As the thermocline forms, it becomes the floor of their vertical movements. When lakes turn over in fall, the fish move steadily deeper. Periodically, they may return to shallow water, but they will eventually move to deep-water flats where they spend the winter.
The most common behavior we've observed is when a wolfpack of bass swims up or out from a deep hump or point to attack forage suspended nearby, then returns to the structure to rest and digest their huge meals. This behavior appears to be temporary and opportunistic.
We know smallies, like walleyes, can and do school up, suspend and roam over open water for extended periods of time. What we still do not know is how far they will wander, how tightly they group and how long they will stay there before resting on some sort of structure. In our experience it's usually a smash-and-grab, hit-and-run situation.
Even while suspended, the bass relate in some way to structure. While they may hold six to 10 feet deep in 30 to 50 feet or more of water, the bottom is often a saddle between two shallower humps, a ridge of rock or a hump surrounded by deep water. Bass will also suspend in deep water adjacent to a steep bluff wall or an extended deep lip off some shallow point.
Smallies hunting smelt, shad or alewives like to hover above a deep flat between two landmasses (an island and the shoreline, or two islands). Neck-down areas where baitfish are funneled by wind or current are perennial hotspots.
Tools And Tactics
When smallies root crayfish on bottom or scrounge the shallows for perch and shiners, location and presentation are pretty straightforward. Get on a drop-off and cast toward or parallel to a shoreline bank of some sort. Keep your eyes open; look in enough areas long enough, and eventually you'll find 'em.
A potent arsenal of angler-friendly and familiar lures can help, including tubes, craws, spider grubs, lipless cranks, spinners and topwaters. But it's a different matter once smallmouths zero in on pelagic, offshore forage and play the "upsey-downsy-daisy" game.
A pod of bass may start the day at 30 feet or deeper, then move up, suspend and end up six feet beneath the surface, only to return to deep water in late evening. These movements are tough to pattern.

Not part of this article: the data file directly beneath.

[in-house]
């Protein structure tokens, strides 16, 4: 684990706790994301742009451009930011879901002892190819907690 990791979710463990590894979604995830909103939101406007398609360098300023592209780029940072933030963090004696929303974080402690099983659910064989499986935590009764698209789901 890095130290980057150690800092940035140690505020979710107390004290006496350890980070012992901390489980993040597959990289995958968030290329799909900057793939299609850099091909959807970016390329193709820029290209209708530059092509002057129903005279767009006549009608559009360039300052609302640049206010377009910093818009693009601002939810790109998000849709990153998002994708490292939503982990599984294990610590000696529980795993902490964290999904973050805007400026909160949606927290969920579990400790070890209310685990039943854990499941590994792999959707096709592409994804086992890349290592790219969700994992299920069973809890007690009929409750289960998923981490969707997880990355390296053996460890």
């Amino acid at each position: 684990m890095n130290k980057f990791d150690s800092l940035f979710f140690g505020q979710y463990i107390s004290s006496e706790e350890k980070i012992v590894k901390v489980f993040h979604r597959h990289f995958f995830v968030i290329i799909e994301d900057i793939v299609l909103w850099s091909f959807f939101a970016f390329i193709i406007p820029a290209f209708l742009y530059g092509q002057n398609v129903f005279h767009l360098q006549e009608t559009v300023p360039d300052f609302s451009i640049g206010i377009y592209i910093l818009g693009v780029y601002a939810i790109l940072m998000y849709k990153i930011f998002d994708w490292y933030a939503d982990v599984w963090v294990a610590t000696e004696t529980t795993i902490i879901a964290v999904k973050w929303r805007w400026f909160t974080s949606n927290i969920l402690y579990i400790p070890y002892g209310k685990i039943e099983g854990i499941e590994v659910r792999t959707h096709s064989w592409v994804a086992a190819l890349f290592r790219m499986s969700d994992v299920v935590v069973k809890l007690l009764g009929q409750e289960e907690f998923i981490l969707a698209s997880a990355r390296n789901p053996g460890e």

To boost our efficiency, we usually don't fish unless we see smallies in an area first. It's sight fishing, all right, but with electronic gear. Armed with an Aqua Vu camera (with depth and temperature display), we establish the thermocline. Then we motor over deep structural areas with a dual-transducer, Vexilar Edge 2 graph (with l0-degree narrow and 40-degree wide cones), augmented by a Vexilar FL-18 flasher with a 20-degree cone. We mount the transducers so the cones overlap approximately 20 feet below the boat.
If a lot of targets appear on the graph or flasher, we drop the camera to determine if the fish are indeed bass.
When this pattern emerges, smallies' foraging demeanor takes a peculiar twist. They tend to quit feeding on bottom, preferring overhead or eye-level prey. They also quit chasing fast-moving, tight-wobbling and erratic lures—baits that work very well a month earlier. Lying under or near immense clouds of suspended bait, the hovering groups of bass watch for easy meals. Any weak, injured or dying baitfish that flutter out become potential targets.
Once bass focus on suspended bait, they're more attracted to slow-moving, slow-falling, gliding, suspending and slow, start/stop types of presentations. As a bonus, there are also just enough occasional dramatic topwater episodes, when bass drive baitfish to the surface, to keep everyone on their toes.